"There's several randomized controlled trials demonstrating that vitamin D supplementation, especially in children, reduces the risk of influenza," says Dr. Greg Plotnikoff, medical director of the Institute for Health and Healing at Abbott Northwestern Hospital in Minneapolis.
And vitamin D deficiency can be more prevalent than expected. In his study of 10,000 employees in the Atlanta Health Care system in Minneapolis, Plotnikoff found that 63 percent had low levels of vitamin D in their blood. Supplementing with 2000 IU of vitamin D a day would have been enough to bring 99 percent of those employees up to proper vitamin D levels.
Plotnikoff also notes that the 400 IUs that current serves as the recommended guideline for daily vitamin D consumption is an outdated, one-size-fits-all recommendation established in the 1940s by a study on children. In his expert opinion, 2000 IU a day during flu season would be the best way to reduce risk of cold and flu.
Another well-known stress buster, sex has also been shown to have immune-boosting effects when had regularly. A study done at Wilkes University found that those who had sex one to two times a week had elevated levels of IgA, while those who abstained or those who had sex more frequently had significantly lower concentrations of the protein in their system.
Researchers were puzzled by the fact that having sex three or more times a week did not have the same positive effect on the immune system, but thought the evidence supported moderately frequent sexual activity as a way to boost levels of IgA by as much as 30 percent.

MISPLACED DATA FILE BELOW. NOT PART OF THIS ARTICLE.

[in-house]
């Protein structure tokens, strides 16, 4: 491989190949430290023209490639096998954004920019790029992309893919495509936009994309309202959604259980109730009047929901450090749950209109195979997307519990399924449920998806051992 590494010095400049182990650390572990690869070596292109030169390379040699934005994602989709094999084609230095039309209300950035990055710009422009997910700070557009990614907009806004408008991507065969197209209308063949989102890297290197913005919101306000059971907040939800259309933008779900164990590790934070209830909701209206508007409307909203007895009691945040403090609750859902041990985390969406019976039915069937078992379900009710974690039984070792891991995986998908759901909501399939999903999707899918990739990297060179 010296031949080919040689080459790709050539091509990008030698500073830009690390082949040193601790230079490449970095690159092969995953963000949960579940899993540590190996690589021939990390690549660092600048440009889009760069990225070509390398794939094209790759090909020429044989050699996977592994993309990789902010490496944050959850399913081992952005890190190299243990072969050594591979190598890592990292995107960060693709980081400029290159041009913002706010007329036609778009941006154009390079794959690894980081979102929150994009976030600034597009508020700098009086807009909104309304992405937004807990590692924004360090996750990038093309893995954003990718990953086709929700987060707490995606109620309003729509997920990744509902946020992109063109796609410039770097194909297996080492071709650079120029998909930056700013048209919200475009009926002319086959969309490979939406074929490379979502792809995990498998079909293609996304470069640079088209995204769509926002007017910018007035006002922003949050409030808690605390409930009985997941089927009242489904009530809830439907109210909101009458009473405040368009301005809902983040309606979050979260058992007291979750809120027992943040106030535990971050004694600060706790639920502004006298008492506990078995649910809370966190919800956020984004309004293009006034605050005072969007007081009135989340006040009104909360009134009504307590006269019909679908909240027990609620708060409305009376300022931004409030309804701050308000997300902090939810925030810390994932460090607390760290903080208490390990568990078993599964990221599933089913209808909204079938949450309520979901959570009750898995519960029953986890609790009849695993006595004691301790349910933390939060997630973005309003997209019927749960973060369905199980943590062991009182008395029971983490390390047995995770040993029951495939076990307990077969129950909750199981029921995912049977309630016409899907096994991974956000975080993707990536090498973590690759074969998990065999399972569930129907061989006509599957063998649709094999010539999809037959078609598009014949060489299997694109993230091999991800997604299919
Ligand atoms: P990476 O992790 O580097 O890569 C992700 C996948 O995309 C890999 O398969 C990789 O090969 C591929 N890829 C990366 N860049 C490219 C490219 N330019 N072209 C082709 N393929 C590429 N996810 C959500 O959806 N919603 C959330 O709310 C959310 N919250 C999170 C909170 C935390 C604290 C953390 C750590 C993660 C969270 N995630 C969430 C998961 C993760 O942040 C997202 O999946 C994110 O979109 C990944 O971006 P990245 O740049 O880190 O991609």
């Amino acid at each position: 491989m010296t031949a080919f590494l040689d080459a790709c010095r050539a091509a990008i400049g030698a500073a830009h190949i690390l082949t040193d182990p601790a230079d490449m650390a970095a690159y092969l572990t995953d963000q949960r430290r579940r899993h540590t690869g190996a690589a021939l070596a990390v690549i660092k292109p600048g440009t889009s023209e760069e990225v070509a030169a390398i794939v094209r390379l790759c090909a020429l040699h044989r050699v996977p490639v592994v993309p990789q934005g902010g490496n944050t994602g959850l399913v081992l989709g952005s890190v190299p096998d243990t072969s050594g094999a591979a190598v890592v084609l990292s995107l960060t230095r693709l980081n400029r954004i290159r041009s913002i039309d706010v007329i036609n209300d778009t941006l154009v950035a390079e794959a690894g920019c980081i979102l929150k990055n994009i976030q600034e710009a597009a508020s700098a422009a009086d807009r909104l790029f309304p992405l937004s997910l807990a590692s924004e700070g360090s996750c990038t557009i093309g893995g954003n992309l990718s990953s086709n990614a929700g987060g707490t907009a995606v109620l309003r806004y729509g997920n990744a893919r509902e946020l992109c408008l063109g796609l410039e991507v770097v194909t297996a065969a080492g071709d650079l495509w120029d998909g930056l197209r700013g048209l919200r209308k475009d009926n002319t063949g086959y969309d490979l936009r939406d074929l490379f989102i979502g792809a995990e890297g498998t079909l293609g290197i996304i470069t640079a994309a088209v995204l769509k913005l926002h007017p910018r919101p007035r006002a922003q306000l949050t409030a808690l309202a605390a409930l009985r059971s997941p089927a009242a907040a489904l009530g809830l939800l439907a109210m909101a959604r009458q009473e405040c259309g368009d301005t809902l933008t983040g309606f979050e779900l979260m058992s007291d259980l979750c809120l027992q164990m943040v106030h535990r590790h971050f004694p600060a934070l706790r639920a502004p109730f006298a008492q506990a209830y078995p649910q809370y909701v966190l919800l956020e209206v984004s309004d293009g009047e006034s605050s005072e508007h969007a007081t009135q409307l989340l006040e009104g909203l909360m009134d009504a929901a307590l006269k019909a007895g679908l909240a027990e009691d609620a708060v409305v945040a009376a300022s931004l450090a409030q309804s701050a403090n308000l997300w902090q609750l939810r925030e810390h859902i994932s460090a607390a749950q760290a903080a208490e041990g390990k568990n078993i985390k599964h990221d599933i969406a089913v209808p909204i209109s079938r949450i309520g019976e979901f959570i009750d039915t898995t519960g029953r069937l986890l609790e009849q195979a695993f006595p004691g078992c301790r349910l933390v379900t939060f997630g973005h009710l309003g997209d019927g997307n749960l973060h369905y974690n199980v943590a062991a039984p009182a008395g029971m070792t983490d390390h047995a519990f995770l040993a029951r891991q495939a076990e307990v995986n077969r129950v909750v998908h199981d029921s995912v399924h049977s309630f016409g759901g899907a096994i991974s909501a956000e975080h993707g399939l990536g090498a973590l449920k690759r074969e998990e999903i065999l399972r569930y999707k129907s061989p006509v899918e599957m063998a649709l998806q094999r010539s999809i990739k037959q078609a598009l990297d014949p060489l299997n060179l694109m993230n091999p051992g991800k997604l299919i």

Non-sexual touch also confers healthful benefits for a dampened immune system. Though getting a massage is often thought of as a good treatment for sore muscles or a bad back, researcher from the University of Miami School of Medicine finds that regular massage treatments boost immunity as well.
Massage increases the activity level and number of the body's natural "killer cells," which fight off pathogens, and decreases the amount of cortisol (the stress hormone) in the blood.
While some of the above tips may be particularly fun ways to ward off illness this flu season, doctors emphasize that these methods should only complement the standard flu-fighting efforts of vaccination, hand washing and dodging contamination.
"When it comes to preventing colds and boosting the immune system, it is really important to know what is proven to be effective, what has no proof but isn't dangerous and what has no proof and might be even harmful," says Dr. Richard Besser, ABC News Chief Health and Medical editor. "Colds are caused by viruses and most are spread by contaminated hands. So ... hand wash, hand wash, hand wash."
As for complementary methods, "as long as you don't give up on keeping your hands clean and staying home when you are sick, go for it," he adds.
Given that seasonal flu vaccination is now recommended for everyone over the age of six months, Schaffner also urges patients to "run, don't walk to the local pharmacy for vaccination" if they haven't already.
"Real flu is just now taking off around the country," he says. "February is usually the flu's biggest month, so I would remind people that it's not too late to get vaccinated against influenza."